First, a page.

As medical procedures evolve to utilize catheter delivery of increasingly complex sensors and actuators to various locations within the body, there is a need to incorporate increasingly complex conductor networks within the catheter device (polymer tube). These conductor networks frequently are required to have complex geometries, and carry high-frequency or large amplitude signals while maintaining minimal impact on the mechanical and biochemical properties of the plastic catheter. These often-conflicting requirements can be met when it is possible to produce small, highly conductive elements within the polymer tube (catheter) wall with only minimal limitations on their geometric configuration.
The best prior art known to Applicant includes U.S. Pat. Nos. 6,488,654; 4,469,843; 6,032,061, 6,616,651; 5,006,119; 6,872,204; 6,032,061; 5,738,683 and U.S. Patent Application Publications 2004/0167496; 2004/0106913.
Prior art systems such as that shown in U.S. Pat. No. 6,488,654 direct themselves to utilizing lasers or other cutting tools to remove material from a localized section of a catheter wall. Such systems do not provide filling of the channels with any type of electrically conductive material.
Prior art systems such as that shown in U.S. Pat. No. 4,469,843 direct themselves to using radio-opaque material mixed with polymeric material to fabricate sections of a catheter tubing to provide fluoroscopic marking. As detailed above, marker rings of this type are typically limited to cylindrical geometry and have limited utility for transmitting and routing electrical signals.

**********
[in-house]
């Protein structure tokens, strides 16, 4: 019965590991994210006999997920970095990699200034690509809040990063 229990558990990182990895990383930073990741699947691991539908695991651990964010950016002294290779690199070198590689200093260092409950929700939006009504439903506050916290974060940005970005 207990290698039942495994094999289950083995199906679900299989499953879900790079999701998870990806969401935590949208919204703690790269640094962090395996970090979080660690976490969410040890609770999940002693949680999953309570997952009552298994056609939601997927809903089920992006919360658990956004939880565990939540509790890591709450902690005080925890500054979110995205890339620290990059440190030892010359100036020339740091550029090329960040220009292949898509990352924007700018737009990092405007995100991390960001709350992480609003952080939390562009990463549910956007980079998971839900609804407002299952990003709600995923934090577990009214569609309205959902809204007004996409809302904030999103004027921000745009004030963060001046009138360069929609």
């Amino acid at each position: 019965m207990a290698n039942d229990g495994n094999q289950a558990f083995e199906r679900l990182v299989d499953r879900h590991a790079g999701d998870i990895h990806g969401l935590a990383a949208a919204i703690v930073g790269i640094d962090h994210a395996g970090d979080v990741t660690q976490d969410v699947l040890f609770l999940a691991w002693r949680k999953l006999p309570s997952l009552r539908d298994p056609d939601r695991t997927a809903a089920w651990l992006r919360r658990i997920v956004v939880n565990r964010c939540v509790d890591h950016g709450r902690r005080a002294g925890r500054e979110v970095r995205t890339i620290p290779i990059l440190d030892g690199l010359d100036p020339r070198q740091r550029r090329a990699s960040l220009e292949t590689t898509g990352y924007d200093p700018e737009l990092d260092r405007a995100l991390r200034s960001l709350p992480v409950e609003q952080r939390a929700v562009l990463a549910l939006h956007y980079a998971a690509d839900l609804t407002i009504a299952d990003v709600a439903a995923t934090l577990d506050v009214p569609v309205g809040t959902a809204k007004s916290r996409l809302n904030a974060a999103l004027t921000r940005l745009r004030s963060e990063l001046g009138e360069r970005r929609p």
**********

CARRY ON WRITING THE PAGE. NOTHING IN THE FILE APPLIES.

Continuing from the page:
Prior art systems such as that shown in U.S. Pat. No. 6,032,061 direct themselves to the fabrication of an electrophysiology catheter incorporating several electrically conductive wires enclosed in the hollow center portion of a catheter. Embedding wires in the tube walls to improve the mechanical strength of plastic catheters is also well-known in the prior art. Using wires in the lumen takes away functionally from a polymer tube by occupying the hollow center portion.
Prior art systems such as that shown in U.S. Pat. No. 6,616,651 and references therein direct themselves to techniques for embedding spirally wound wires into the walls of plastic catheter tubing. Such systems as shown in U.S. Pat. Nos. 6,032,061 and 6,616,651 might be capable of carrying electrical signals, although the technique is not well suited to fabrication of complex electrical circuitry in which multiple signals must travel to and from electrical devices mounted in or on a catheter (a polymer tube). Furthermore, the use of wires within a catheter can be hazardous as such catheters and polymer tubes are used in medical procedures. Minimizing the parts, such as extraneous wires that are electrically conductive, while enhancing functionality of a polymer tube by enabling complex electrical configurations is a need that is yet to be fulfilled in the art.